UBS Trial: Parts Of Attack Code Found At Defendant's Home
A U.S. Secret Service agent testified that a search of Roger Duronio's home turned up part of a logic bomb on two of his home computers and in a printout found lying on top of a bedroom dresser. The defense, meanwhile, pounded away at UBS PaineWebber's security lapses.
Newark, N.J. --- Efforts by the defense in the UBS PaineWebber computer sabotage trial to foist blame elsewhere, took a hit Friday, after testimony from a U.S. Secret Service agent revealed that parts of the code used to bring down the UBS network four years ago, was found on two of the defendant's home computers, as well as in a hardcopy printout lying on top of his bedroom dresser.
The Secret Service testimony ended what had been a week of contentious arguments on a strong note for the prosecution
Secret Service agents executed a warrant and searched the Bogota, N.J. home of Roger Duronio, on March 21, 2002 -- 17 days after the financial giant was hit by what prosecutors are calling a logic bomb. The segment of coding found in his home was part of the 50 to 70 lines of malicious code that was used to take down about 2,000 servers, including UBS' main host server in its Weehawkin, N.J. data center, along with branch servers in about 370 offices around the country in the March 4, 2002 incident.
Duronio, 63, is facing four federal criminal charges, including computer sabotage, securities fraud and mail fraud. The government contends he crippled the company's network in a vengeful plot aimed at making money by buying stock options that would pay off if the company's stock dropped " something he allegedly tried to make happen by shutting down UBS' ability to do business for anywhere between a day and several weeks, depending on the location.
While cross-examining other witnesses in court this past week, Chris Adams, Duronio's defense attorney hammered away at what he's calling significant weaknesses in UBS' security. He says the network was riddled with holes that could have allowed a hacker or another system administrator to plant the malicious code.
Adams has thrown a slew of possible who-done-it theories at the jury, including repeated suggestions that the damage was caused by Cisco Systems, Inc. during a planned penetration test of the UBS network that month, or that there was some impropriety by @Stake, Inc., the first forensic team called in on the case.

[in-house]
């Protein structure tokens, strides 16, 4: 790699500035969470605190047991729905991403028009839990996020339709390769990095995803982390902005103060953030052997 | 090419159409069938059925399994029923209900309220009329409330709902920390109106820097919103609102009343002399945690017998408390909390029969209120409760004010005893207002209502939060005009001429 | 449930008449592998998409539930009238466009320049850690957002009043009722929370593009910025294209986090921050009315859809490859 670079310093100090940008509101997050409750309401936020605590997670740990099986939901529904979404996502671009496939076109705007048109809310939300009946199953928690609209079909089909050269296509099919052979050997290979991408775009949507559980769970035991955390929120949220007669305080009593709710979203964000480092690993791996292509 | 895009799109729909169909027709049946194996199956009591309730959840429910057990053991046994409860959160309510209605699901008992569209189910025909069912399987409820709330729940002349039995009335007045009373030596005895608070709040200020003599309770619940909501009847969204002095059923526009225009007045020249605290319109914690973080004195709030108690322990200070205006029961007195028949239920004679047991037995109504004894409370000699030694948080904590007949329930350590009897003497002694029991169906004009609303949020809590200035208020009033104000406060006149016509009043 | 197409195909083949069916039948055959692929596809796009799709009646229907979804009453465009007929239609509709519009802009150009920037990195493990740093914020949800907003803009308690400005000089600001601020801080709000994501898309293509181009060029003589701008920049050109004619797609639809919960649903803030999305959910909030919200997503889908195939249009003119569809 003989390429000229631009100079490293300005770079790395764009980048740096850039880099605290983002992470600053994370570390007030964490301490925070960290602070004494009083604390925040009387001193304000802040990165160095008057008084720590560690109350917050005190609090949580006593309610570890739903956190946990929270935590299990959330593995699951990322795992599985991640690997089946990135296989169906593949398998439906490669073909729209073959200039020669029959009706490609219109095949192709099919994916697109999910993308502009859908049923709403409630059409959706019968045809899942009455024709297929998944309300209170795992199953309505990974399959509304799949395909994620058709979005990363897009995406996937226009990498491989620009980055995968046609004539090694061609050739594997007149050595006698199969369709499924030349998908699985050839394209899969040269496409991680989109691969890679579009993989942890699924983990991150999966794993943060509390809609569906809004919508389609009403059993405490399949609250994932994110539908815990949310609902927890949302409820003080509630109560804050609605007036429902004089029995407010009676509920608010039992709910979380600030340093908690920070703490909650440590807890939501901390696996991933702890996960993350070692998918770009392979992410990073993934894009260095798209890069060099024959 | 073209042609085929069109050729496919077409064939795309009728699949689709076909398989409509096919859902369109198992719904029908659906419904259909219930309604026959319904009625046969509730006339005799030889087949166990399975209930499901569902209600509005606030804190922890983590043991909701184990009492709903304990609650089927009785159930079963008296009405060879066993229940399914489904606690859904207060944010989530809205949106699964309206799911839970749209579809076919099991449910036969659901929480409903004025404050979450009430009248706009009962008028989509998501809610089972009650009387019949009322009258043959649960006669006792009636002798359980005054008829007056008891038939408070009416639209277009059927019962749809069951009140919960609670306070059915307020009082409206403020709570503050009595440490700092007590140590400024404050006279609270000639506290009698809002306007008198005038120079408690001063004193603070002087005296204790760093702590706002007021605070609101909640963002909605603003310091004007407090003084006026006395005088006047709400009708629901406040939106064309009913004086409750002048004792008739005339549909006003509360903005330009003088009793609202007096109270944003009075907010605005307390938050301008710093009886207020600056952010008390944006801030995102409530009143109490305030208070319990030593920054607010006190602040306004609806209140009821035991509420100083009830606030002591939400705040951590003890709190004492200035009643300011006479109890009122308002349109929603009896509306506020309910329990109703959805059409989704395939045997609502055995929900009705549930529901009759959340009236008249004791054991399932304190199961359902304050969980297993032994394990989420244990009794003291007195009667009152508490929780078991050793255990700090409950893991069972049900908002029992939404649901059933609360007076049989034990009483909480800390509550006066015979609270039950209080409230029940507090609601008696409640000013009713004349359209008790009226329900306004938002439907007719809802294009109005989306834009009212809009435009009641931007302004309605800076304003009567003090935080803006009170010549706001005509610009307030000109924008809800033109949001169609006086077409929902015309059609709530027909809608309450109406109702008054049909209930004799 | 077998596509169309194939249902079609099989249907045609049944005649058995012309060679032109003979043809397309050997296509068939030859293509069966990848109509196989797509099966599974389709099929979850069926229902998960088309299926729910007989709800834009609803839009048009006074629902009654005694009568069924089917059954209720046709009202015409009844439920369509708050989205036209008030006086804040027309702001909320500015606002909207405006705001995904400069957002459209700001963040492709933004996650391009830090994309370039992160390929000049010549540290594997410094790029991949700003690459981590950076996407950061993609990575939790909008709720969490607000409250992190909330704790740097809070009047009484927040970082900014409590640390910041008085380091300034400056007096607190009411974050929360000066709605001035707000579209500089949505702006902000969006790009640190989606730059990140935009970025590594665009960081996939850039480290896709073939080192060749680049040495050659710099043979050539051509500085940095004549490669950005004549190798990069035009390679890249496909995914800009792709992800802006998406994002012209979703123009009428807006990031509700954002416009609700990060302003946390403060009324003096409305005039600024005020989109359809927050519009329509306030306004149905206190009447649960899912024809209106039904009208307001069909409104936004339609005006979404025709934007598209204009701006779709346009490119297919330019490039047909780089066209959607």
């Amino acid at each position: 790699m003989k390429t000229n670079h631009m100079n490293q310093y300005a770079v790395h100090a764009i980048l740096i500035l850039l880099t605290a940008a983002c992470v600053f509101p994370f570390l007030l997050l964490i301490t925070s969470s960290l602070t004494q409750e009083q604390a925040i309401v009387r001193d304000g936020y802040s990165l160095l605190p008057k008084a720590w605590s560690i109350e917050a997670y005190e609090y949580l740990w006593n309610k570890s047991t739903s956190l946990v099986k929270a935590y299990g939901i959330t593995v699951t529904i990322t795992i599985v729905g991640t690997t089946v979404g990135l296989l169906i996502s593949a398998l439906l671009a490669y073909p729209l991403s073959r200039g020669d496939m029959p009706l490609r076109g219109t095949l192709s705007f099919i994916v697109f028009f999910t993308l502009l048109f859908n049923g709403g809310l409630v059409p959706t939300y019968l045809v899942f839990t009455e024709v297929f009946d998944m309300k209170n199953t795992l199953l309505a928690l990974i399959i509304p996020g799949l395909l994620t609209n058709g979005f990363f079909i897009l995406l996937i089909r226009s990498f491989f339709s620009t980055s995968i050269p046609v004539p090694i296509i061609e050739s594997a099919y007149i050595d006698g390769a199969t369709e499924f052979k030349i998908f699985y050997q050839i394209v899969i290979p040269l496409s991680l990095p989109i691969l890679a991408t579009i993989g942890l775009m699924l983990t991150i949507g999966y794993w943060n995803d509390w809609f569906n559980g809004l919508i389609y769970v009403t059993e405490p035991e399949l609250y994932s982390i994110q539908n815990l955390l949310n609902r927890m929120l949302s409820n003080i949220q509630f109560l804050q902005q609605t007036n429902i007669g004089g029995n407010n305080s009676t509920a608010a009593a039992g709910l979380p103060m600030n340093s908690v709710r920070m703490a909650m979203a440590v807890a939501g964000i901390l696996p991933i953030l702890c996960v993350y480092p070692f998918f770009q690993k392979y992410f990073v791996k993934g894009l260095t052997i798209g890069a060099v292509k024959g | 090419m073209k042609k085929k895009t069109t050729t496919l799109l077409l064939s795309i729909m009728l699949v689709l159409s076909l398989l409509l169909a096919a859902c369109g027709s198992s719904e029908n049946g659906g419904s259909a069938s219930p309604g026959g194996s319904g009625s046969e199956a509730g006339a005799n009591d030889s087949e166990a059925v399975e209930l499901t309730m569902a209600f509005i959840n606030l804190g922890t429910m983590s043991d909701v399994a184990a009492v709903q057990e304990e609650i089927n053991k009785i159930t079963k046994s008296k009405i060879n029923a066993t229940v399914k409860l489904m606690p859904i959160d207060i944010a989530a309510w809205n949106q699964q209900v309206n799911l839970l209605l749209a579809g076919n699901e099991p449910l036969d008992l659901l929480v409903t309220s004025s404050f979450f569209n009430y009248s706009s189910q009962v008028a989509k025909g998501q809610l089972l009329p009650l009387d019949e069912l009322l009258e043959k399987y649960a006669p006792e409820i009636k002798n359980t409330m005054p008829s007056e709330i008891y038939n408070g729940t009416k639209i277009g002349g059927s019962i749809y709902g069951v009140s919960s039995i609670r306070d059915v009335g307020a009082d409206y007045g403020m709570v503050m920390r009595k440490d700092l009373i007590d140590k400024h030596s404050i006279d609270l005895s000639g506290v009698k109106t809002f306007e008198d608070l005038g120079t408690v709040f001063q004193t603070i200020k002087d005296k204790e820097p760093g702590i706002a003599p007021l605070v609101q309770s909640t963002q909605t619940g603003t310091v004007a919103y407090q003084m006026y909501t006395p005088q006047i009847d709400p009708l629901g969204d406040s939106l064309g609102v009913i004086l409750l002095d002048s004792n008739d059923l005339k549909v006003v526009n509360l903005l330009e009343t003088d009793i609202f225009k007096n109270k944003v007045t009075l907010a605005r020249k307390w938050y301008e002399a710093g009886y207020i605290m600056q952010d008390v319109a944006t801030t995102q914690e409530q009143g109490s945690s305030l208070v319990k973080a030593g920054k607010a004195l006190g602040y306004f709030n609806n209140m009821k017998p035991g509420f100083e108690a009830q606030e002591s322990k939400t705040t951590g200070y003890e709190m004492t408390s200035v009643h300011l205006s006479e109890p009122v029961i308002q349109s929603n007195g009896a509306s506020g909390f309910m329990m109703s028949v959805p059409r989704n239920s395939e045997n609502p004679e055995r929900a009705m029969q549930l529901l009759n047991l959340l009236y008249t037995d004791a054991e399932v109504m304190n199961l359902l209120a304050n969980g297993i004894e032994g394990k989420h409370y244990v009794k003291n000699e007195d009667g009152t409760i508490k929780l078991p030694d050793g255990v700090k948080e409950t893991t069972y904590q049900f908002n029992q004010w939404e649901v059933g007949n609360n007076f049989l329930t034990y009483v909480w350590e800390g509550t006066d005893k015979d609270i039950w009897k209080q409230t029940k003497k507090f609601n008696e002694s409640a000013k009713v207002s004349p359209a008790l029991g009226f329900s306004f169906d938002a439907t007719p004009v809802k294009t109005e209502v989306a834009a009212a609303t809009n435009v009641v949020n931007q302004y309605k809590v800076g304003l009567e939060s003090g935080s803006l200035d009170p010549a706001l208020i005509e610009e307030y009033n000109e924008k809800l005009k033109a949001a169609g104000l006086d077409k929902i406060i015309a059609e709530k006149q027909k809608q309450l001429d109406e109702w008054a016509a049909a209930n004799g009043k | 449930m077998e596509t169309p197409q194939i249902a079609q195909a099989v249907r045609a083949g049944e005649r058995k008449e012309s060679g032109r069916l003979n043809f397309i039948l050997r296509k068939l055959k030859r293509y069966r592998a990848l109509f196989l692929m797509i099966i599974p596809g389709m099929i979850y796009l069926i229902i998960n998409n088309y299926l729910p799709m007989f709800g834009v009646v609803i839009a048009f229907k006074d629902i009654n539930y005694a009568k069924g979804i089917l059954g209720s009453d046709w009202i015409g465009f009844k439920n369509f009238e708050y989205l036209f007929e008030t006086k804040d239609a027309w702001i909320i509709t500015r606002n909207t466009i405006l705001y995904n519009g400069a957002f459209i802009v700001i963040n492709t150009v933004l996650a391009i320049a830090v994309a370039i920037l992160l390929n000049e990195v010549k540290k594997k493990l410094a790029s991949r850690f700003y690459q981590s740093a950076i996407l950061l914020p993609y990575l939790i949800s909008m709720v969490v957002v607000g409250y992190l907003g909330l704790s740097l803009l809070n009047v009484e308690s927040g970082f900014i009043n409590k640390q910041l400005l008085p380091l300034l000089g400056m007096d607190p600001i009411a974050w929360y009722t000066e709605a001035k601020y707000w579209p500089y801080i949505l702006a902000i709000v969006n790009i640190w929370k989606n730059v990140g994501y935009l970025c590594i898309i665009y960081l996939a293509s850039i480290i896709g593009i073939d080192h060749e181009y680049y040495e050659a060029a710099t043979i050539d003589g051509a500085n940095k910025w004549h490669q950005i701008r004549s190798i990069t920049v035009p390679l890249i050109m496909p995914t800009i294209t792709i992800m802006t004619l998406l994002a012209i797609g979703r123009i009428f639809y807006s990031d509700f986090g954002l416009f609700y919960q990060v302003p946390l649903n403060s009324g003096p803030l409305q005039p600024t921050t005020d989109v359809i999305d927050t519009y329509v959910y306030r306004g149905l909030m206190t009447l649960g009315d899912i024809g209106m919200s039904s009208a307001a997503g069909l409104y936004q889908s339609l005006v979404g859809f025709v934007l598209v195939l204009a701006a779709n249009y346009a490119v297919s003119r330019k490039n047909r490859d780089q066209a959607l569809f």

However, in his testimony Thursday, Secret Service Special Agent Gregory O'Neil said all trails led to Duronio.
He told the jury that a team of 14 agents conducted the four-hour search that led them to a folded up piece of paper with scribbles on the back of it. The paper, which sat on the dresser in Duronio's master bedroom, had the code for the logic bomb's trigger mechanism printed out on it.
O'Neil said several pieces of the coding on the paper quickly jumped out at him:
hour >= 9;
min >= 30;
''I knew UBS' computer system had gone down on a Monday at 9:30 [a.m.] and I knew 'mrm' was identified as part of the malicious code,'' he told the jury. ''It was the source code for the trigger of the logic bomb.'' There was a line at the very top of the printout: wait_tst.c.txt.
Agent O'Neil also said the Secret Service seized four computers from Duronio's home that day. They subsequently found the wait_tst.c.txt file on two of the seven hard drives that were contained in the four machines. The code on the computer files was the ''identical'' chain of code that had been found printed out in the bedroom, he testified.
The Business of Going DigitalDigital business isn't about changing code; it's about changing what legacy sales, distribution, customer service, and product groups do in the new digital age. It's about bringing big data analytics, mobile, social, marketing automation, cloud computing, and the app economy together to launch new products and services. We're seeing new titles in this digital revolution, new responsibilities, new business models, and major shifts in technology spending.